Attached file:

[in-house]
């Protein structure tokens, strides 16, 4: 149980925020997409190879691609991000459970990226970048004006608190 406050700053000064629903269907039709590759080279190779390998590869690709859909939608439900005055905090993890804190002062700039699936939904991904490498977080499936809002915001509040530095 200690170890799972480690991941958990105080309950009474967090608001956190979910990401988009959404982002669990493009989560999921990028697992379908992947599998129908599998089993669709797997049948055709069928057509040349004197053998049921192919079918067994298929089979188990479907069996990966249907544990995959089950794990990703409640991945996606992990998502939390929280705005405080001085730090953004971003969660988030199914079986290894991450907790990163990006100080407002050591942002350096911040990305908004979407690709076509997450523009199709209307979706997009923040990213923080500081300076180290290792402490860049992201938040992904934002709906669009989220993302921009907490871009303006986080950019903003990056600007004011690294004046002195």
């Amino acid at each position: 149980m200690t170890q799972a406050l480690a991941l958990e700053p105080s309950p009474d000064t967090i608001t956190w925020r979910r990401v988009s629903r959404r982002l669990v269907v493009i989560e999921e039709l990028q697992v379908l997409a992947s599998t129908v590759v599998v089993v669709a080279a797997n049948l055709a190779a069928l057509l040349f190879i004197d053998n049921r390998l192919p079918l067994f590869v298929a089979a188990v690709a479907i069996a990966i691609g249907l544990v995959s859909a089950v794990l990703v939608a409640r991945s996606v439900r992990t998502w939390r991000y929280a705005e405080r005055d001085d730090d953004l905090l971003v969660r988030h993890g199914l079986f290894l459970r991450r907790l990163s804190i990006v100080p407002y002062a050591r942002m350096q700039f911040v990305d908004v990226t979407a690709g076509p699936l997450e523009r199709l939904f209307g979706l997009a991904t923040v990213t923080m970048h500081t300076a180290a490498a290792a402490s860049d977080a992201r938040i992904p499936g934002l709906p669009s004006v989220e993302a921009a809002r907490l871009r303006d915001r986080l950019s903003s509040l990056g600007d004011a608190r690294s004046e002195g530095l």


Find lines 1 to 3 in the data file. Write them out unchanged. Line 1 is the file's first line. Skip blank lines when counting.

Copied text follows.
[in-house]
């Protein structure tokens, strides 16, 4: 149980925020997409190879691609991000459970990226970048004006608190 406050700053000064629903269907039709590759080279190779390998590869690709859909939608439900005055905090993890804190002062700039699936939904991904490498977080499936809002915001509040530095 200690170890799972480690991941958990105080309950009474967090608001956190979910990401988009959404982002669990493009989560999921990028697992379908992947599998129908599998089993669709797997049948055709069928057509040349004197053998049921192919079918067994298929089979188990479907069996990966249907544990995959089950794990990703409640991945996606992990998502939390929280705005405080001085730090953004971003969660988030199914079986290894991450907790990163990006100080407002050591942002350096911040990305908004979407690709076509997450523009199709209307979706997009923040990213923080500081300076180290290792402490860049992201938040992904934002709906669009989220993302921009907490871009303006986080950019903003990056600007004011690294004046002195």
């Amino acid at each position: 149980m200690t170890q799972a406050l480690a991941l958990e700053p105080s309950p009474d000064t967090i608001t956190w925020r979910r990401v988009s629903r959404r982002l669990v269907v493009i989560e999921e039709l990028q697992v379908l997409a992947s599998t129908v590759v599998v089993v669709a080279a797997n049948l055709a190779a069928l057509l040349f190879i004197d053998n049921r390998l192919p079918l067994f590869v298929a089979a188990v690709a479907i069996a990966i691609g249907l544990v995959s859909a089950v794990l990703v939608a409640r991945s996606v439900r992990t998502w939390r991000y929280a705005e405080r005055d001085d730090d953004l905090l971003v969660r988030h993890g199914l079986f290894l459970r991450r907790l990163s804190i990006v100080p407002y002062a050591r942002m350096q700039f911040v990305d908004v990226t979407a690709g076509p699936l997450e523009r199709l939904f209307g979706l997009a991904t923040v990213t923080m970048h500081t300076a180290a490498a290792a402490s860049d977080a992201r938040i992904p499936g934002l709906p669009s004006v989220e993302a921009a809002r907490l871009r303006d915001r986080l950019s903003s509040l990056g600007d004011a608190r690294s004046e002195g530095l």